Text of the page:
The East Midlands’ unemployment rate has dropped for a second consecutive month to 3.3% for the period between March and May 2023, new figures by the Office for National Statistics (ONS) show.
It fell by one-tenth of a percentage point from the previous reporting period to April, moving in an opposite trajectory to the UK unemployment rate, which rose from 3.8% to 4%.
The region’s economic inactivity rate – which measures the number of working-age people who have dropped out of the labour market for reasons such as retirement, caring duties, long-term ill health or studying – dropped by three-tenths of a percentage point to 21.2%, the lowest level in a year.
East Midlands Chamber chief executive Scott Knowles said: “Despite some mild concerns earlier in the year that the unemployment rate was rising, it appears to have stabilised around historically very low levels, which reflects the great resilience of the East Midlands business community amid some very tough challenges.
“Rising economic inactivity has been one of the greatest concerns over the past year as it led to a dwindling labour market, which has restricted capacity – and therefore the ability to grow, raise productivity and bring prices down.
“While this rate remains significantly above pre-Covid levels, it’s pleasing to see this has now come down by just under 1.5% in the past nine months, giving firms more room to manoeuvre.
“Our own research backs this up but also illustrates persistent challenges, with our Quarterly Economic Survey showing seven in 10 businesses that attempted to recruit between April and June experienced problems in filling roles, compared to eight in 10 at the end of 2022.”
Impact of rising wages on businesses
Nationally, regular pay grew by 7.3% during this period, a record annual increase despite lagging behind inflation, which stands at 8.7%.
Scott added: “While recruitment problems may be easing slightly, the record rise in wages suggests firms are still facing major cost pressures as the labour market tightness has forced employers to pay more for people at a time when they are being hit by inflation and surging interest rates.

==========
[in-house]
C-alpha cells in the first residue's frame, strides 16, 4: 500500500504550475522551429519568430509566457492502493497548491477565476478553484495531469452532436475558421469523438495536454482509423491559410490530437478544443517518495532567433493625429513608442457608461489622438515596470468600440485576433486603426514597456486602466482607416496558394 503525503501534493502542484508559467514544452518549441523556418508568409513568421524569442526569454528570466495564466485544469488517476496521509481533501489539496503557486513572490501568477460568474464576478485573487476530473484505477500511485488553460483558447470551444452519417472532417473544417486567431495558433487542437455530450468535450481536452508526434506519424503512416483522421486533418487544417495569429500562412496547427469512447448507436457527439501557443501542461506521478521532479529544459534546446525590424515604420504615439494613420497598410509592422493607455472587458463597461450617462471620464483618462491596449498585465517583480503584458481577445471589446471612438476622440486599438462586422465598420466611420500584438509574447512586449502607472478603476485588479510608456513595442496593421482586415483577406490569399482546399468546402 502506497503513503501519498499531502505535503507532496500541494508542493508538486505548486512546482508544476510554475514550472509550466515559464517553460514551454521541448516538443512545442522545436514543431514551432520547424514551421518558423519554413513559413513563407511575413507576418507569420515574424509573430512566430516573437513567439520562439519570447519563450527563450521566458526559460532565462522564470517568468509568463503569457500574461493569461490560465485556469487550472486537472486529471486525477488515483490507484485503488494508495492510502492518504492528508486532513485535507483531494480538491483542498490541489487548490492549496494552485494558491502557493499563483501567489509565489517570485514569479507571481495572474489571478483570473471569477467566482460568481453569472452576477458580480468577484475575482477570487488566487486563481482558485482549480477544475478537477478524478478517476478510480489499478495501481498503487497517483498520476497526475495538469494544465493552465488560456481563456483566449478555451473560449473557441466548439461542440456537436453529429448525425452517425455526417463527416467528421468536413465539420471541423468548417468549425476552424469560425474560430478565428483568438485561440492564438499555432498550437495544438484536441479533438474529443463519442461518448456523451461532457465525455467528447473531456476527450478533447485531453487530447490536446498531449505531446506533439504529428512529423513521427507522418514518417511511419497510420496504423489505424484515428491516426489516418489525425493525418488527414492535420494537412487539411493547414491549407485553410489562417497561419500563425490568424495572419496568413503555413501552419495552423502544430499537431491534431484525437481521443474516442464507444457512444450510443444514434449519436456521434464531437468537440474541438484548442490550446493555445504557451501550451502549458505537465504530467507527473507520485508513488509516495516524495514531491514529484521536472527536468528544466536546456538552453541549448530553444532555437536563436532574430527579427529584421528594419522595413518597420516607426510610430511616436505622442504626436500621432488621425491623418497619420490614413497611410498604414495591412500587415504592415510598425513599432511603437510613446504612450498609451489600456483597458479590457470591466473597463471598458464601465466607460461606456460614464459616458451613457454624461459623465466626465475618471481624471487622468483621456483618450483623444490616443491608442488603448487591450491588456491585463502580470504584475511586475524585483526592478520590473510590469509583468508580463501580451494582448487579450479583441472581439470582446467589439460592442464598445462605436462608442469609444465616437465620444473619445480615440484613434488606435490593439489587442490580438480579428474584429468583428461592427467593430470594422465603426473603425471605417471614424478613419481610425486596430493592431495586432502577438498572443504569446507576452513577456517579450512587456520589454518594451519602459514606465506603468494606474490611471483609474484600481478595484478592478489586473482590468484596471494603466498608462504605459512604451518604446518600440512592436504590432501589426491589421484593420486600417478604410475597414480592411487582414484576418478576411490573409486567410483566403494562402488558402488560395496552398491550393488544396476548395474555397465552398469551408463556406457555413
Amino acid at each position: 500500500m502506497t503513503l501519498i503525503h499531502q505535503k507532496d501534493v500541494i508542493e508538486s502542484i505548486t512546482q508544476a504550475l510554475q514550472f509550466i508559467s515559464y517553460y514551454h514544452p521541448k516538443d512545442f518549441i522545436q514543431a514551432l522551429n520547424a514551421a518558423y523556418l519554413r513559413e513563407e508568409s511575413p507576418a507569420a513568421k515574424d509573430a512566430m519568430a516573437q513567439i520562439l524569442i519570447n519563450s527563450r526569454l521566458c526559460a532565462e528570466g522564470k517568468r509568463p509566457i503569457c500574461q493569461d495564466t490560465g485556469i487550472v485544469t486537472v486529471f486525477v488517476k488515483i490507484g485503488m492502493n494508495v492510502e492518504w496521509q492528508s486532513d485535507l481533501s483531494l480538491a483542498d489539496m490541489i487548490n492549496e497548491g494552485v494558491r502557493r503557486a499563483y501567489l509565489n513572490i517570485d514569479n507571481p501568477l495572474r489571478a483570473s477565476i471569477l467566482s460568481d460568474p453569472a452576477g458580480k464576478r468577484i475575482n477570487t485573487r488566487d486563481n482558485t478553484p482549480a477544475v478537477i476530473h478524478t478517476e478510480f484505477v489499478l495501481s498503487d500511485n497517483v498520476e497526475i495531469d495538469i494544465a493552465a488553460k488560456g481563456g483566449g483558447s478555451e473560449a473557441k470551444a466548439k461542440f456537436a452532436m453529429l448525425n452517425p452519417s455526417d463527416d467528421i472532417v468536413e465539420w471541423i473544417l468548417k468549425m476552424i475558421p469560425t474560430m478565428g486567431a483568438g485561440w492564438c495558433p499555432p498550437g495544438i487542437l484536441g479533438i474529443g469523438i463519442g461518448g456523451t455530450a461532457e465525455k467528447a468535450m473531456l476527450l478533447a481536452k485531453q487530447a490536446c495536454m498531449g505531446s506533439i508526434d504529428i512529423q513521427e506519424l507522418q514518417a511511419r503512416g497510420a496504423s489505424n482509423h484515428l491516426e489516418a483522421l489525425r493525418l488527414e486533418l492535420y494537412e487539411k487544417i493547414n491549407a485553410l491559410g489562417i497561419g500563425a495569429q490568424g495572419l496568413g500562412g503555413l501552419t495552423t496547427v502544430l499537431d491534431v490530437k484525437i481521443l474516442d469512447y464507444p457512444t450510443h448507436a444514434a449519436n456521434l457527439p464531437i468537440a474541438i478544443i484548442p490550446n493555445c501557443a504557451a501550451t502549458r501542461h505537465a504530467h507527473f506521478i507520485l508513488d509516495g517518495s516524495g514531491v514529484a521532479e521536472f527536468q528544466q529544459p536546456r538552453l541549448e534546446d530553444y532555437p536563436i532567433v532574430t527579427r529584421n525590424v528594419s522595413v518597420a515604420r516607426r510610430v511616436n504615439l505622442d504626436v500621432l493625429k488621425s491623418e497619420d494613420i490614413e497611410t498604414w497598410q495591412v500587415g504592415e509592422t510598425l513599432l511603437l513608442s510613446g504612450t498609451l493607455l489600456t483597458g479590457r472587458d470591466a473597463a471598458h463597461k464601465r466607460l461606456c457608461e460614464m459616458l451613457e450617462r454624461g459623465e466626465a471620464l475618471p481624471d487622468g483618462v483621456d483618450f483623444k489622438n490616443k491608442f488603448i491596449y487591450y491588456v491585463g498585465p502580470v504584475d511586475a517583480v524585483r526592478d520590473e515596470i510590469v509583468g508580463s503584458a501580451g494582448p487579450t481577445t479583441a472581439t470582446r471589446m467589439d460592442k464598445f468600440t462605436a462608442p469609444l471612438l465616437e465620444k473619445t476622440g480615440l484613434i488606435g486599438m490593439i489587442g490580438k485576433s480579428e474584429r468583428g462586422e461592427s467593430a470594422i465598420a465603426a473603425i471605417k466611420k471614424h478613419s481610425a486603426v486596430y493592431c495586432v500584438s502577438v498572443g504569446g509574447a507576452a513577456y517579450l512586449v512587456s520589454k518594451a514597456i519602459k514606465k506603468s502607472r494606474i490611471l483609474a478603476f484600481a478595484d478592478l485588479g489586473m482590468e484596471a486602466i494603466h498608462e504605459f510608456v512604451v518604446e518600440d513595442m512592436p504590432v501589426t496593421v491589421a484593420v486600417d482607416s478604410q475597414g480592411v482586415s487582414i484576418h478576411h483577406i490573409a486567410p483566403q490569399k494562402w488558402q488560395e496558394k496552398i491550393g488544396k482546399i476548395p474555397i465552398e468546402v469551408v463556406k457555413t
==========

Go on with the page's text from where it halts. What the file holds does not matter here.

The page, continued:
“This is perhaps why future recruitment prospects are less optimistic, with a net 6% decline in East Midlands businesses adding to their headcount for the next three months. The proportion of firms intending to invest in training also declined by 3%, with business confidence fragile.
“What we desperately need is a dedicated Government policy that supports companies to invest in their people, whether that be in upskilling their existing workforce or reskilling prospective employees to fill skills gaps.
“In our Business Manifesto for Growth, we have set out a list of policies we believe will make the required difference, including introducing flexible incentives for businesses that invest in staff training and bringing forward the introduction of the Lifelong Loan Entitlement to support retraining and the retainment of an older workforce.
“We must also tailor policies to recognise the diversity of people who are out of work and avoid a one-size-fits-all solution. We would also like to see Government work with businesses to offer support, and share best practice, on what a flexible and inclusive workplace looks like as this is another vital ingredient in enticing people back to work.”
To read the Chamber’s Business Manifesto for Growth, A Centre of Trading Excellence, visit www.emc-dnl.co.uk/manifesto.